So here’s what I did… I was reviewing some of the Tweets earlier today, using the very small scroll bar to go up and down. At one point, I was clicking the arrow at the top of the scroll bar (e.g. cyan arrow). Several clicks into my review I saw a dialog (warning message box) pop up (e.g. dark black bar with “Do you really want to delete the All Friends column?”). Apparently an errant click caught the “x” button to close the All Friends column – just above the up scroll button (e.g. see red arrow).
Obviously surprised by this, I, of course, did not want to do this and pressed the Escape Key to close the dialog. Guess what…? That didn’t work. I then looked for a button to close the dialog. The only button visible (see yellow arrow) was whose hover tip said “Yes, do it!” and giving the ominous blue text saying “(this action cannot be undone – choose wisely)”. Well… “grasshopper” – as far as I could see… I didn’t have a choice. Escape didn’t work and there wasn’t a close button.
Puzzled yet? I was – but then I had the proverbial “V-8” moment. I like many people use TweetDeck’s ability to shrink the window from multiple columns to 1 column. I opened it up a bit and there was the Close button (e.g. pink arrow, below).
So… the questions…
Why are the scroll arrows so small? The click target is just a few pixels.
Why doesn't the Escape Key clear the dialog?
Why would the close button for this message dialog be “off screen”?
Wouldn’t you size the dialog to be narrower than the column the question is about?
Of course, now that “I know” – I will know how to handle the issue – but would a couple of changes make this more intuitive and more functional?
Living in a ..: Snow Globe
Yes, I like where I live. The changing seasons are the reason and snow is part of this. I grew up sledding -crazy sledding too!-ask me, skiing, building snow forts, etc. It's all good!
View out our window at north gardens.
Where I live now, is an active Lake Effect region. We are about 60 miles away from Lake Michigan and when the winds are right - we get lake effect snow - which is the nice light powdery stuff skiers dream of. The light stuff also builds up fast - so it is not uncommon to get 6 inch blasts that compound into several feet - IF there isn't warming/melting in between.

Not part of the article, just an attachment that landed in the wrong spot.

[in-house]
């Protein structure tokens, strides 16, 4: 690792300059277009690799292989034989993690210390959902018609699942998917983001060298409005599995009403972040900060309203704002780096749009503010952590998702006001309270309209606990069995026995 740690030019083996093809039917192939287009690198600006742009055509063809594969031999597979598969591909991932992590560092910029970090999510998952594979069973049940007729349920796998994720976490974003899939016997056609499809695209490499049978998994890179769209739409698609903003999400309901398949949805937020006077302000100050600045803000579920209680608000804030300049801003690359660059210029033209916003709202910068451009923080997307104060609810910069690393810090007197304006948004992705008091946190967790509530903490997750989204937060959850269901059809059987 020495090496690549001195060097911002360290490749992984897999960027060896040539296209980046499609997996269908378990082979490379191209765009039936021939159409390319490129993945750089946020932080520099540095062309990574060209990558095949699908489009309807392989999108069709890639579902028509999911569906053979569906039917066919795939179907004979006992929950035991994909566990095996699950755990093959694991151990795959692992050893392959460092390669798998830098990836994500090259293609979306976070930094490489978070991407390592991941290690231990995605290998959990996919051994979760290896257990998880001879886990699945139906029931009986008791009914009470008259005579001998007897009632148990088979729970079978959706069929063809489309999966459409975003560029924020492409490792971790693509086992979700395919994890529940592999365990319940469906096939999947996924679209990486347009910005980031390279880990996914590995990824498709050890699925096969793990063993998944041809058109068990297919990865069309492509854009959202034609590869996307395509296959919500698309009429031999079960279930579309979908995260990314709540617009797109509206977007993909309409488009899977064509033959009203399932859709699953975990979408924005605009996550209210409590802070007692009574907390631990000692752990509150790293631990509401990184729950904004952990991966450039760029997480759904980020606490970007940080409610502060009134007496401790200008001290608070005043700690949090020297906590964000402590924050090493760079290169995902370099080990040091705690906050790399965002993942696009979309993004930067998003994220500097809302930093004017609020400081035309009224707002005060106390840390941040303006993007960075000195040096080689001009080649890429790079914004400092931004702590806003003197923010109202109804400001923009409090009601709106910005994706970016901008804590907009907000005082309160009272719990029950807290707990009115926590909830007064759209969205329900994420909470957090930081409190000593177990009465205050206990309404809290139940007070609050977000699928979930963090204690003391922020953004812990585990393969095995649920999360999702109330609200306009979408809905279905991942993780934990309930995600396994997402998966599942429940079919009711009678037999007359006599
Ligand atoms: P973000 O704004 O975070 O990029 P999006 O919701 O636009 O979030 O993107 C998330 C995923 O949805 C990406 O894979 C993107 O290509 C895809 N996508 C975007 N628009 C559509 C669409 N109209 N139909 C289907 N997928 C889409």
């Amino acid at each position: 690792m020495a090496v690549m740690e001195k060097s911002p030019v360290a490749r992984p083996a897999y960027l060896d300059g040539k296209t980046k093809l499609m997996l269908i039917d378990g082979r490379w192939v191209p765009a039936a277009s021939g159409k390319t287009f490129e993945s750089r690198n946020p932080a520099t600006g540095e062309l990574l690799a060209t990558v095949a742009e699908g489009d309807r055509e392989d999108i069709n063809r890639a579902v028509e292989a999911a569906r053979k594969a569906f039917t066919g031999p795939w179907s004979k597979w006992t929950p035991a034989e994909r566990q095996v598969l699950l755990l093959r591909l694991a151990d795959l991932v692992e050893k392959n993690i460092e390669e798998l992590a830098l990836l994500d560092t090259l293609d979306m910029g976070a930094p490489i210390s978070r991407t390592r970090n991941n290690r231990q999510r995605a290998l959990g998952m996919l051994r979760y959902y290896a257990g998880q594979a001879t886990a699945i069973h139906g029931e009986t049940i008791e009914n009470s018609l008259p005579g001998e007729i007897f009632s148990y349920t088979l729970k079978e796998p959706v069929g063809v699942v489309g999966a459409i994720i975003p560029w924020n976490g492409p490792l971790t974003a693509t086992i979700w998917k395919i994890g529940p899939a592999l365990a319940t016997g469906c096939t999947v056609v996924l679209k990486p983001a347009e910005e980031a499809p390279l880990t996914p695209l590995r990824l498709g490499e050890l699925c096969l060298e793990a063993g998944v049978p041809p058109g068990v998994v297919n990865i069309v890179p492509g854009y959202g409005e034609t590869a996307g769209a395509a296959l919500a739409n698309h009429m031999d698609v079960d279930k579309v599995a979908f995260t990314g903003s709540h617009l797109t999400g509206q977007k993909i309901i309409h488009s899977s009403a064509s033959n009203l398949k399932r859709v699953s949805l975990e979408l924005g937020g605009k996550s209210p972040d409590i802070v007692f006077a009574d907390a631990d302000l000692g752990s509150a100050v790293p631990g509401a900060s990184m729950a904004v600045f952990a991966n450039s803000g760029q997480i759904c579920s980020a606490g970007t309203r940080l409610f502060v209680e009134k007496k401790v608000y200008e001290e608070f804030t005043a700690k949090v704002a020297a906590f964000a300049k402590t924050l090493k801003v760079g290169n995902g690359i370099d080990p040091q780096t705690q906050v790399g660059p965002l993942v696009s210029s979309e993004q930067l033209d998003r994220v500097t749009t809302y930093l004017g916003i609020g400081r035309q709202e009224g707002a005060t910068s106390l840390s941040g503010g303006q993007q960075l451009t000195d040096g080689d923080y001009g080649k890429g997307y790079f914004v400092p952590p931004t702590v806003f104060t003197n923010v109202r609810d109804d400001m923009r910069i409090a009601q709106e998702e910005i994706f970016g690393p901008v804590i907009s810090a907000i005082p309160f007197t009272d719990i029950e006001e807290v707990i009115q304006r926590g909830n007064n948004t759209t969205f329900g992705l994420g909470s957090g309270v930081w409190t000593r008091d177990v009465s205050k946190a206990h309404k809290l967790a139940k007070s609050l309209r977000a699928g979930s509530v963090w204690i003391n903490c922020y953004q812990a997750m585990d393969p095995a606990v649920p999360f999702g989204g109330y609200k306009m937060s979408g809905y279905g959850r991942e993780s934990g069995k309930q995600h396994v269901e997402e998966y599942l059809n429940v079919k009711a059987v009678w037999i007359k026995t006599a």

200 year old Oak tree and "road" - yes it is out there.
This is what winter is suppose to be - NOT the icy roads with crashes and dirty slush that usually ends up on the TV news. No - Winter is this nice knee deep powder that is just "cool" (pun intended!).
"The Marsh" with garden shed and tool garage in foreground.
Fortunately the wind has been low - so there isn't a lot of drifting right now. The weather map shows the storm is clearing out mostly, so it's time to go fire up the snow blower and clean the driveway. Look for me in about 2 hours... I will be the one with icicles hanging off my hat.
No. REALLY! - I did too... snow blow last night at 6 pm.
[ed. late edition] It's nearly 5 pm. It took about 1 hour to blow through the additional 7.5 inches added since last night. Total for this storm is close to 15 inches in our neighborhood - which is on top of 6ish inches gained earlier in the week. Looking good. Now for a little snowshoe action tomorrow, back in the marsh. Fun times.
Follow up - what it looks like "clean" - compare to above driveway end to street.
Follow up - one foot of snow in front of Miss Kim Lilac.
Protected north side of house, no drifting.
Expecting a really great year. The first Kalamazoo X Conference and more.